Straka’s latest artistic project The Asian puts fifty Dafen-produced and hand-painted copies of her own painting of a Shanghai poster girl wearing a tiki broach together with that original (The Asian, 2009). Installed at the Dunedin Public Art Gallery, all fifty-one paintings are hung on one wall in a kind of modernist grid that lures the viewer in to a search for the ‘original’ and the many seemingly significant differences between them. Straka painted The Asian while in Switzerland and sent it to Dafen to be copied. But after receiving the first ten copies, which all seemed to have been produced by the same artist, she decided to visit the village in person. With the help of a translator and with a digital copy of her painting in hand, Straka arranged for copies to be made and signed by fifty different artists. Then, before putting all of the paintings together in Dunedin, Straka signed The Asian under a pseudonym in Chinese characters.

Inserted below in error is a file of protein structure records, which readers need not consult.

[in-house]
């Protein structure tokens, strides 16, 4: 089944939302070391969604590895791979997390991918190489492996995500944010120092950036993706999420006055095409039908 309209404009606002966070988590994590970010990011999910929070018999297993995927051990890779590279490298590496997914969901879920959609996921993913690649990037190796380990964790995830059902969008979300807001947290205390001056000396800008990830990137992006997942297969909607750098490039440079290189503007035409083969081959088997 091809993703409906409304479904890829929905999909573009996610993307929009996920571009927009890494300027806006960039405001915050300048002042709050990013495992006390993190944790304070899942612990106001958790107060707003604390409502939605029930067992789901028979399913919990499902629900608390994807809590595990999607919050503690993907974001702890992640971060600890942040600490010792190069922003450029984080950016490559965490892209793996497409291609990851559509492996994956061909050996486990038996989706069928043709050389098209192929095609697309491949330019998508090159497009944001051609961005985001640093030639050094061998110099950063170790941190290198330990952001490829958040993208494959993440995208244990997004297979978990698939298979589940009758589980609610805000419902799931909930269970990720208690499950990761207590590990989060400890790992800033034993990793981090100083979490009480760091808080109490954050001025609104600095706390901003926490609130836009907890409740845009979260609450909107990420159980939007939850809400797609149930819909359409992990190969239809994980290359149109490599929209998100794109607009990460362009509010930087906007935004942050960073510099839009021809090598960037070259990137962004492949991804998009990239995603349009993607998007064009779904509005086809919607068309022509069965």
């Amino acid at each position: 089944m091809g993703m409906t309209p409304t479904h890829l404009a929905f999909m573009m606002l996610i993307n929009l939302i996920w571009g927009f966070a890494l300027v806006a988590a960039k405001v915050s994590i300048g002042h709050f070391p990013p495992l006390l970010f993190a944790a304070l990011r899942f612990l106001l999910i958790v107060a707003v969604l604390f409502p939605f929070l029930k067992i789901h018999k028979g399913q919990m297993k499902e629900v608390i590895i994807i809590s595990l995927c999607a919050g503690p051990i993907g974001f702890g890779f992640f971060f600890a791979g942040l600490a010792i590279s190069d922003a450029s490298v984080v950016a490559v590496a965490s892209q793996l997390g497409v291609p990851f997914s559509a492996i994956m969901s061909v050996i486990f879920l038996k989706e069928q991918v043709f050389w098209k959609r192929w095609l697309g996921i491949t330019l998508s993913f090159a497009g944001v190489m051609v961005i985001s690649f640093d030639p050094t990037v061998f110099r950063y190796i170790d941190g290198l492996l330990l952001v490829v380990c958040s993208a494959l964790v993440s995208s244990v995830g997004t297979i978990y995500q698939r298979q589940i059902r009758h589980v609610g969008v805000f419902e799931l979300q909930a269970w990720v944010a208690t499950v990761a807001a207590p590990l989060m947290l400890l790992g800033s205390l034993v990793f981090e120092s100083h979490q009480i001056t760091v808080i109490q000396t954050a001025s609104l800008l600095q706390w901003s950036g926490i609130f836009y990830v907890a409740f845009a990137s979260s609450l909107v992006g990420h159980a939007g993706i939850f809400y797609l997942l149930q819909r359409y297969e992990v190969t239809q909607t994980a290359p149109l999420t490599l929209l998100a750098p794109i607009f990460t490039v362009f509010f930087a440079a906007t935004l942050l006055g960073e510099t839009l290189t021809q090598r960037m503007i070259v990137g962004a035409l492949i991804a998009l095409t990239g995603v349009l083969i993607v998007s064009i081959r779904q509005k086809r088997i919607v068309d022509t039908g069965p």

In her installation, as in previous series of paintings, Straka’s irony unhinges stereotypes or assumptions that the act of painting or the tradition of art history might “pin down”, while, ironically, her painting practice makes a play for the role of the painter. Most obviously, The Asian presents copies in an art gallery where paintings are taken to be original, and, therefore, authentic.

It also makes Straka’s ‘original’ indistinguishable from its copies and the original hand of the copyist evident in the copy, engaging people in a mode of attention and investigation given to the most “valued” and “worthy” works of art. It also presents Chinese paintings of an originally Chinese image of a Western kind of ‘Shanghai Girl’, one whose image was used in marketing campaigns to sell Western products to the Chinese - for the Shanghai Girl is an exoticism of an exoticism, as is the tiki broach she wears. Also ironic, but not obvious, is the fact that Straka’s painting of The Asian is itself a copy of a painting she made in 2005, with tiki added.